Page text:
In a survey of 471 patients, we collected self-reported weight and height data and asked about self-perceptions of provider support toward weight loss and other weight management concerns. Multivariable analysis found that respondents with higher body mass index (BMI) were more likely to report that a physician had told them that they were overweight (OR=3.49, 95% CI 2.06–5.89, P<0.001). However, this conversation was less likely to change their personal view of their weight (OR=0.62 per 5 kg/m2, 95% CI 0.45–0.86, P=0.004), or motivate them to lose weight (OR=0.67 per 5 kg/m2, 95% CI 0.50–0.91, P=0.009). Higher BMI was associated with higher weight-loss goals (P<0.001), while anticipated time to achieve those goals was increased (P<0.001). Physician involvement in weight management was important, but the patients’ needs and experiences differed by BMI. Approaches to addressing barriers and identifying resources for weight management should be tailored to individuals by considering BMI.
Deficits in social cognition may be among the most profound and disabling sequelae of paediatric traumatic brain injury (TBI); however, the neuroanatomical correlates of longitudinal outcomes in this domain remain unexplored. This study aimed to characterize social cognitive outcomes longitudinally after paediatric TBI, and to evaluate the use of sub-acute diffusion tensor imaging (DTI) to predict these outcomes.
The sample included 52 children with mild complex-severe TBI who were assessed on cognitive theory of mind (ToM), pragmatic language and affective ToM at 6- and 24-months post-injury. For comparison, 43 typically developing controls (TDCs) of similar age and sex were recruited. DTI data were acquired sub-acutely (mean = 5.5 weeks post-injury) in a subset of 65 children (TBI = 35; TDC = 30) to evaluate longitudinal prospective relationships between white matter microstructure assessed using Tract-Based Spatial Statistics and social cognitive outcomes.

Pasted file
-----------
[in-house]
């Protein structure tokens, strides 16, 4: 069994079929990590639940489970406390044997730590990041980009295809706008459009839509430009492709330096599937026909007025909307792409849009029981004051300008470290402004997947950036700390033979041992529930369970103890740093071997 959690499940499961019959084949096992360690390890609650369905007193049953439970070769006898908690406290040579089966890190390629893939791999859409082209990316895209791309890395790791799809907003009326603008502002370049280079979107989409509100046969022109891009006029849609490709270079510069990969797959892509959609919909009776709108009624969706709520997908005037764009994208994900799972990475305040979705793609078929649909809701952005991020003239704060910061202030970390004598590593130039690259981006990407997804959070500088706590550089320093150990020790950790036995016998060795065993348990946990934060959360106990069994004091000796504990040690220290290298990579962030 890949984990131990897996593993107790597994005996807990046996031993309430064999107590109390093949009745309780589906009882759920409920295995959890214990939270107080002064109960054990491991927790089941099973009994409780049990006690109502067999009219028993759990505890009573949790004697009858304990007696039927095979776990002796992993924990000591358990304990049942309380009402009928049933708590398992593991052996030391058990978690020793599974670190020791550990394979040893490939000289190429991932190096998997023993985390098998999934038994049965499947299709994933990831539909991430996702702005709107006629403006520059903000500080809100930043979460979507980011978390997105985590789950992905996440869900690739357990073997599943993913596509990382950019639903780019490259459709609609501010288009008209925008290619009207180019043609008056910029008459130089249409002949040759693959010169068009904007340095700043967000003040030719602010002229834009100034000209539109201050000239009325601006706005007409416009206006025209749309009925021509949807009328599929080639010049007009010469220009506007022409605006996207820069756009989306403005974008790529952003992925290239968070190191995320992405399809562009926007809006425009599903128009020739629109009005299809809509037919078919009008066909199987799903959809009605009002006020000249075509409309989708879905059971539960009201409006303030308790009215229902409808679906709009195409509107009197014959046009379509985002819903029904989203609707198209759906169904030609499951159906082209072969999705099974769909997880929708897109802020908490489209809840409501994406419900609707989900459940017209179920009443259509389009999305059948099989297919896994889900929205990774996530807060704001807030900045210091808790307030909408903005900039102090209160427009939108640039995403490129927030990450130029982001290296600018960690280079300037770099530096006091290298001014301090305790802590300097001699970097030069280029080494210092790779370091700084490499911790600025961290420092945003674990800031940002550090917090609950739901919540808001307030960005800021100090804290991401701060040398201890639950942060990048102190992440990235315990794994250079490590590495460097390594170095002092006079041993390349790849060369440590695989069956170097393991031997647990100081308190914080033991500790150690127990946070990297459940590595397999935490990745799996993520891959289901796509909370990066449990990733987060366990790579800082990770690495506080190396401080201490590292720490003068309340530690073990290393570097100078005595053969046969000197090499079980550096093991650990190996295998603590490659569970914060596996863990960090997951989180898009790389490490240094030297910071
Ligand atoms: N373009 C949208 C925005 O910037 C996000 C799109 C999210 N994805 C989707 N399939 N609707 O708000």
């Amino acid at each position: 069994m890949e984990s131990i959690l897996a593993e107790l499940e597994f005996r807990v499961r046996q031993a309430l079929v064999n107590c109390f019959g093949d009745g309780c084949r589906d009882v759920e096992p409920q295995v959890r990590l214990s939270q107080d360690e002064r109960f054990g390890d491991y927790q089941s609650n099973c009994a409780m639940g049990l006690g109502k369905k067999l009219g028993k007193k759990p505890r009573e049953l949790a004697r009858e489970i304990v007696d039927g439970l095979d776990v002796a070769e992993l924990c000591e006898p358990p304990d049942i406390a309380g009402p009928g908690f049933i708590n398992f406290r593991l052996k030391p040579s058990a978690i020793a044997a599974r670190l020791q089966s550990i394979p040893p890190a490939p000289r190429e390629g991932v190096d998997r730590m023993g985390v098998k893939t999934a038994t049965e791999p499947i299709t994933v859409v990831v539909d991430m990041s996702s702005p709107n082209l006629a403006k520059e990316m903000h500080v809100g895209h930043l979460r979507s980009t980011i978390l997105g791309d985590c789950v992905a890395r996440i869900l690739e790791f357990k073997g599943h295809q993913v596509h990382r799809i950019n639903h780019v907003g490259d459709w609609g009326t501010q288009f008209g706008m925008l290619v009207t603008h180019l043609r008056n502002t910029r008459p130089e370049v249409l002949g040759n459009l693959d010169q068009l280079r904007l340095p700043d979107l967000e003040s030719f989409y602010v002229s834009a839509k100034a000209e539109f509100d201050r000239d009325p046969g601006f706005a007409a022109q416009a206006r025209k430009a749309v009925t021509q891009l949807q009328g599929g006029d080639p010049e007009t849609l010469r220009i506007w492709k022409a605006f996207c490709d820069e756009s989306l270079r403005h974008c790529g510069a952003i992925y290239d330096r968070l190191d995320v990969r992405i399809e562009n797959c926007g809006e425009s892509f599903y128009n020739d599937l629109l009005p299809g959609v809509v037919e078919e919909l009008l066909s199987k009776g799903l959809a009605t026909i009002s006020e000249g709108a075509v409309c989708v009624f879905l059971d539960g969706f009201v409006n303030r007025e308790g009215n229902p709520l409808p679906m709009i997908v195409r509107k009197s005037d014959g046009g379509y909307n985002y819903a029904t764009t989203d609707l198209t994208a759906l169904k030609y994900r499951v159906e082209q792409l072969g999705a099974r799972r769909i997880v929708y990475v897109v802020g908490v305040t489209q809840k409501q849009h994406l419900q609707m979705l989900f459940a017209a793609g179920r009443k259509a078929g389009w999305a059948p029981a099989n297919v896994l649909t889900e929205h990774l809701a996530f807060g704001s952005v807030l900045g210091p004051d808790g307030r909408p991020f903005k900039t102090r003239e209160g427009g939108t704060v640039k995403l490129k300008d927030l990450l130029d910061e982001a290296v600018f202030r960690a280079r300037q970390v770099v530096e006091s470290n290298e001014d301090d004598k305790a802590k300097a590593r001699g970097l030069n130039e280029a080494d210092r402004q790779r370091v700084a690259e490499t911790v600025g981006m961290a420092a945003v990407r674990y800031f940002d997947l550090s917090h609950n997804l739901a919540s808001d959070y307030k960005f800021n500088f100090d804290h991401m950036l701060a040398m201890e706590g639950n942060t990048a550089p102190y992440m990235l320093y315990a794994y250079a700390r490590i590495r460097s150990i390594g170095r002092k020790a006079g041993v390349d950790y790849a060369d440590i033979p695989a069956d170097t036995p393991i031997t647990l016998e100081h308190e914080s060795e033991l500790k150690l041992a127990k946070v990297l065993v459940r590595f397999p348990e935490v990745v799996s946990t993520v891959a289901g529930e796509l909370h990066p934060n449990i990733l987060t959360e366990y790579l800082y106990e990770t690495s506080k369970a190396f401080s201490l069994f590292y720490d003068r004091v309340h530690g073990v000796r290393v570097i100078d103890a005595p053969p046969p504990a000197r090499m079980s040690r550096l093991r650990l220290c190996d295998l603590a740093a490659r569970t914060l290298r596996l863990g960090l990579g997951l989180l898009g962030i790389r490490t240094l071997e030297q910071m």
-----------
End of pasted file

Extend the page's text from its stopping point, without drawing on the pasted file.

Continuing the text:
Whole brain voxel-wise analysis revealed significantly higher mean diffusivity (MD), axial diffusivity (AD) and radial diffusivity (RD) in the sub-acute TBI group compared with TDC, with differences observed predominantly in the splenium of the corpus callosum (sCC), sagittal stratum (SS), dorsal cingulum (DC), uncinate fasciculus (UF) and middle and superior cerebellar peduncles (MCP & SCP, respectively). Relative to TDCs, children with TBI showed poorer cognitive ToM, affective ToM and pragmatic language at 6-months post-insult, and those deficits were related to abnormal diffusivity of the sCC, SS, DC, UF, MCP and SCP. Moreover, children with TBI showed poorer affective ToM and pragmatic language at 24-months post-injury, and those outcomes were predicted by sub-acute alterations in diffusivity of the DC and MCP.
Abnormal microstructure within frontal-temporal, limbic and cerebro-cerebellar white matter may be a risk factor for long-term social difficulties observed in children with TBI. DTI may have potential to unlock early prognostic markers of long-term social outcomes.
Post-traumatic stress disorder (PTSD) is often associated with attention allocation and emotional regulation difficulties, but the brain dynamics underlying these deficits are unknown. The emotional Stroop task (EST) is an ideal means to monitor these difficulties, because participants are asked to attend to non-emotional aspects of the stimuli. In this study, we used magnetoencephalography (MEG) and the EST to monitor attention allocation and emotional regulation during the processing of emotionally charged stimuli in combat veterans with and without PTSD.
A total of 31 veterans with PTSD and 20 without PTSD performed the EST during MEG. Three categories of stimuli were used, including combat-related, generally threatening and neutral words. MEG data were imaged in the time-frequency domain and the network dynamics were probed for differences in processing threatening and non-threatening words.
Behaviorally, veterans with PTSD were significantly slower in responding to combat-related relative to neutral and generally threatening words. Veterans without PTSD exhibited no significant differences in responding to the three different word types. Neurophysiologically, we found a significant three-way interaction between group, word type and time period across multiple brain regions. Follow-up testing indicated stronger theta-frequency (4–8 Hz) responses in the right ventral prefrontal (0.4–0.8 s) and superior temporal cortices (0.6–0.8 s) of veterans without PTSD compared with those with PTSD during the processing of combat-related words.
Our data indicated that veterans with PTSD exhibited deficits in attention allocation and emotional regulation when processing trauma cues, while those without PTSD were able to regulate emotion by directing attention away from threat.